• $\begingroup$ well most people see robots after a camera captured it, so the glowing is legit $\endgroup$ – beppe9000 Aug 22 '16 at 22:08
  • $\begingroup$ I'm not sure you actually said this, but the IR LEDs let the camera see in the dark. This might be a beneficial thing for a robot. However, it's like shining an IR spotlight so it's not useful if you're trying to hide. $\endgroup$ – jorfus Aug 23 '16 at 16:08
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    $\begingroup$ Some parts of the spectrum like X-Rays can be created from heated elements. Such elements can glow (emit visible light) due to the high temperature. $\endgroup$ – null Aug 23 '16 at 21:02
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Absolutely, depending on what you mean by eyes that is. If you mean the camera that takes in information, then no, but if you mean the area on their face where eyes would be, then yes. In the movie Chappie, the robotic police force use a display screen where their eyes would be to display information for the humans running them;

enter image description here

But the screen can really display anything, including eyes that, because it's a screen, glow. The reason why the robot would display eyes is another question, but answers include: human-robot relations, appearing less threatening and artificial intelligence.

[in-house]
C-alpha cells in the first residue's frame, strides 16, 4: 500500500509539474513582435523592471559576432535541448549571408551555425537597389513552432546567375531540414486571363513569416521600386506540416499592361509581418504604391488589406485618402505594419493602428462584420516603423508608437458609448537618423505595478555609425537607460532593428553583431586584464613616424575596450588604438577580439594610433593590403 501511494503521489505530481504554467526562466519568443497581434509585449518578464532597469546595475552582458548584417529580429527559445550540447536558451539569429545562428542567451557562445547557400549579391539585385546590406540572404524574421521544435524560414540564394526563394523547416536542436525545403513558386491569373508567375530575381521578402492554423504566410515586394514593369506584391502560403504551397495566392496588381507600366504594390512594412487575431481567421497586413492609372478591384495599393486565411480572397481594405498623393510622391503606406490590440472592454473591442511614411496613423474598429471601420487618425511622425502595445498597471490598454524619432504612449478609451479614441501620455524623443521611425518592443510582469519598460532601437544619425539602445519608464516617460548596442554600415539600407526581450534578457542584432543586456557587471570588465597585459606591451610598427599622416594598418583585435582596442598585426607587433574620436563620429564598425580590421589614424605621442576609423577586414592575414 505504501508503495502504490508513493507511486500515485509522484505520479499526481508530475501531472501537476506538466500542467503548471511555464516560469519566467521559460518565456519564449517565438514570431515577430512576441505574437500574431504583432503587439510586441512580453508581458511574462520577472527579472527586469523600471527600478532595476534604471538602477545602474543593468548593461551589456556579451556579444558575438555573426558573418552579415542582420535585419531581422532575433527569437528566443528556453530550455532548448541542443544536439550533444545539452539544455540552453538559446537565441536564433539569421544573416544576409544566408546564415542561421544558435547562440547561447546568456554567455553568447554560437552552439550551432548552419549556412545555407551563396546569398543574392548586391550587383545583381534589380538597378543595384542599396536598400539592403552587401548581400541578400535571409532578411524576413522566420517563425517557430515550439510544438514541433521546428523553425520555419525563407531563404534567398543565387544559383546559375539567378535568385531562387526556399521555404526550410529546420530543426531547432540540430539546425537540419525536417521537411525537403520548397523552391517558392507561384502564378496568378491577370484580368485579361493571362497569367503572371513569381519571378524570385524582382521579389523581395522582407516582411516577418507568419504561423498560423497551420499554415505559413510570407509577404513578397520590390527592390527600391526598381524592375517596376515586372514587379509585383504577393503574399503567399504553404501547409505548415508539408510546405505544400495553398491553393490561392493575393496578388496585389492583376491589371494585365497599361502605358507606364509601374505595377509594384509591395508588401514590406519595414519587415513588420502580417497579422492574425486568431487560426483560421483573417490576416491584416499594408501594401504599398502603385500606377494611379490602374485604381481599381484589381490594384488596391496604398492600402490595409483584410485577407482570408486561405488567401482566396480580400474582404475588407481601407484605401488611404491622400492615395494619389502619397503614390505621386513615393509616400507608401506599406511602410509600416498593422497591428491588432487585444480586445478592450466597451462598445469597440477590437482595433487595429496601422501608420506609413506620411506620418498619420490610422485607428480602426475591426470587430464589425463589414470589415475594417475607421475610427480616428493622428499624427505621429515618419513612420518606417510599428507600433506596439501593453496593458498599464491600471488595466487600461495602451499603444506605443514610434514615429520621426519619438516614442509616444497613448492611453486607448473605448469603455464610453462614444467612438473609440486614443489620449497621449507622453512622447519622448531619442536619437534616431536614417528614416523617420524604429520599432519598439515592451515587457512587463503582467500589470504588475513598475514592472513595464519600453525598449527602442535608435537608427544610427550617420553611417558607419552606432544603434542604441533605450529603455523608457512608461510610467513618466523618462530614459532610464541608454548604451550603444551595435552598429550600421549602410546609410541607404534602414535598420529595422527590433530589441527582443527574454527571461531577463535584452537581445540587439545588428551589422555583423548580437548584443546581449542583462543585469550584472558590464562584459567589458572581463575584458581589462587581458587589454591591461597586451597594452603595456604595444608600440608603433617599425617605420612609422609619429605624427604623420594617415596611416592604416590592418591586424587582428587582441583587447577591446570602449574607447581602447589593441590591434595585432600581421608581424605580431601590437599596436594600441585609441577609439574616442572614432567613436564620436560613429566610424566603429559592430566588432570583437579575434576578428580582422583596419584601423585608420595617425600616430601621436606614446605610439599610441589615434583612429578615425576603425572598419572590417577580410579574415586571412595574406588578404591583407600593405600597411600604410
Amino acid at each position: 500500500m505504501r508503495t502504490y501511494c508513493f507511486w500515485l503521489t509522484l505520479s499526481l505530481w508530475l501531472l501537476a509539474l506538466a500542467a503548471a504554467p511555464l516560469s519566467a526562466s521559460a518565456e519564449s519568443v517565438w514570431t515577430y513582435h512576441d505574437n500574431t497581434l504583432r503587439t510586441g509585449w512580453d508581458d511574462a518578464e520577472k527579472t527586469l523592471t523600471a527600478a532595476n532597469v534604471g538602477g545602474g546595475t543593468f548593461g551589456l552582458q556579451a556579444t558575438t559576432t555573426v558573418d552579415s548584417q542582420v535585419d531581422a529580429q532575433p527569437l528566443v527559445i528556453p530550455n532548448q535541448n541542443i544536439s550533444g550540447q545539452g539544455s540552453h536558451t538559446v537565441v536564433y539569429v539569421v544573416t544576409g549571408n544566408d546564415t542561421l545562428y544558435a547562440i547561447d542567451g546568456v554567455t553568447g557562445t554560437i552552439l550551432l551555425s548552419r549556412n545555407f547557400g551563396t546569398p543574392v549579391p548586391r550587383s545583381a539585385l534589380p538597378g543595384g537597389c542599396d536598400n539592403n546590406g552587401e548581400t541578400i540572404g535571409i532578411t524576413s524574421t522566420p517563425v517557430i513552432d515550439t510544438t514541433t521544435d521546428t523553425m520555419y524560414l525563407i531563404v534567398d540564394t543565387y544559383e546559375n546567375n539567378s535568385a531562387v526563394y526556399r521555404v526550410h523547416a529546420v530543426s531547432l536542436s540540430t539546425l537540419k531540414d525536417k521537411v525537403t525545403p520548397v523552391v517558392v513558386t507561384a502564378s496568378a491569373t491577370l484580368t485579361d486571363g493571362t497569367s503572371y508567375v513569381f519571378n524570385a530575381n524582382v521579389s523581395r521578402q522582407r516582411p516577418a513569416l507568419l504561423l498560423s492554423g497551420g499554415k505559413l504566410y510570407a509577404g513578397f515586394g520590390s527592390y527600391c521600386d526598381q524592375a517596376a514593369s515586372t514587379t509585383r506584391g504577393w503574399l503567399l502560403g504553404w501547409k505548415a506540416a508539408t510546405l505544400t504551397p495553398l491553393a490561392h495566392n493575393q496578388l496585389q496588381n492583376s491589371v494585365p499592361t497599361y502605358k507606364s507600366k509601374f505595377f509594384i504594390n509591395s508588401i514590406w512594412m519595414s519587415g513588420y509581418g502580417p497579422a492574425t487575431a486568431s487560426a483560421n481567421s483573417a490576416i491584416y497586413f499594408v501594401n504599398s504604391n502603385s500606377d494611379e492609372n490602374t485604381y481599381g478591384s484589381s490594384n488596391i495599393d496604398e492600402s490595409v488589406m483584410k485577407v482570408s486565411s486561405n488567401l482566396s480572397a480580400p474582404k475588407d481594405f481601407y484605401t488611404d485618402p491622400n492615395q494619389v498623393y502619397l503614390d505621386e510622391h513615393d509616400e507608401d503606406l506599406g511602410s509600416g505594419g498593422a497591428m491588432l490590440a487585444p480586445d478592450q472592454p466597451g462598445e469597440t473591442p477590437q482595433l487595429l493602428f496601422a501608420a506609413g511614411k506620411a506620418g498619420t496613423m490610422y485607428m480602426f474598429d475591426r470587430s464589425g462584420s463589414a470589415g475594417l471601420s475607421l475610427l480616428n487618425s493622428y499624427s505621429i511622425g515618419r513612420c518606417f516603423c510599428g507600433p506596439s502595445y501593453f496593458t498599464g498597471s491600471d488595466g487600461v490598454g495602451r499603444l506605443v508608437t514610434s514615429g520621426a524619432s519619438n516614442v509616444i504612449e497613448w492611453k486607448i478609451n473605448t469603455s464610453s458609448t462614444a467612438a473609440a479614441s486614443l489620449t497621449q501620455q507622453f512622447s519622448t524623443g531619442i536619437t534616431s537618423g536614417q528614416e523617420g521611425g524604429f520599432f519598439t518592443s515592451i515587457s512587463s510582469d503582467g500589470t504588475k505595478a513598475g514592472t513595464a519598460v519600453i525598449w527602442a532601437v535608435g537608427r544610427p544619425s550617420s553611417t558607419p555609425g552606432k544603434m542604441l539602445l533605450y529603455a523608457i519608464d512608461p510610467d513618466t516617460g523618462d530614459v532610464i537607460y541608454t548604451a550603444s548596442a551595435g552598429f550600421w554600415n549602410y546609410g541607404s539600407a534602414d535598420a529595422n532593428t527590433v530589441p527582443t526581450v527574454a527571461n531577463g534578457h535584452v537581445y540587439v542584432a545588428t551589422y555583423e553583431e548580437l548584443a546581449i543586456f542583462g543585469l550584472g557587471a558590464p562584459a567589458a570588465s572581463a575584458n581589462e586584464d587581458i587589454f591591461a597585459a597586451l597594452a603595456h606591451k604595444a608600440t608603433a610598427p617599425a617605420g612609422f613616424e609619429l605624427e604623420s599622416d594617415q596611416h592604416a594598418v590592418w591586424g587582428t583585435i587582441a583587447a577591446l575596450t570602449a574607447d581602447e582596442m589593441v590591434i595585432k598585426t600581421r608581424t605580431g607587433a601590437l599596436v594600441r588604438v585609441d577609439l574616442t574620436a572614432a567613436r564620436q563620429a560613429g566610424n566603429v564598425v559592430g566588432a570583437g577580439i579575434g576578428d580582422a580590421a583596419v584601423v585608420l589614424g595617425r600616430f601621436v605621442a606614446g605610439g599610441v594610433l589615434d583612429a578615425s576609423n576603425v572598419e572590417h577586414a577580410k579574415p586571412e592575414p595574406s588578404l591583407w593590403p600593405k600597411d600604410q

enter image description here

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    $\begingroup$ Also, appearing more threatening. $\endgroup$ – Azuaron Aug 22 '16 at 15:31
  • $\begingroup$ @Azuaron true... $\endgroup$ – TrEs-2b Aug 22 '16 at 16:25
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My webcam has a light, as to most video camers to indicate they are recording (or where to look while being recorded).

So the reason is a social convention or legal requirement: a tally lamp to indicate that a machine is in fact looking at you, and an indication of how to make “eye contact” because people are uneasy without that.

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If by "eyes" you mean the cameras or whatever sensors it uses to perceive the world visually, no. This is usually done in media for no better reason than because it looks cool.

In real life, many robots that are built for human entertainment have what seems like glowing eyes. But they don't see with those eyes. Take AIBO for an example:

Now that I think of it, they may not have very good depth perception.

At first glance it seems like the head lights are its eyes. Look again.

A robot could have glowing "eyes" so that a human talking to it will maintain proper eye contact, for whatever reasons the bot's designer had in mind — in AIBO's case it can use its LEDs to communicate. Or they may work as flashlights (for humans, not for the robot) so that one can see which direction the bot is looking at even if they are behind the bot. Or they could serve as an indicator that the bot has your attention, or if it is turned on (i.e.: if the eyes are off, the robot is off or in stand-by).

Last but not least — the robot may be secretly communicating using a protocol similar to morse code. They are blinking their eyes too fast for us to see. Think about it, a fluorescent light "blinks" 60 times per second and we can't see it. The robots have been telling jokes about us humans all this time right under our noses, next thing they are going to break the first law and kill us all.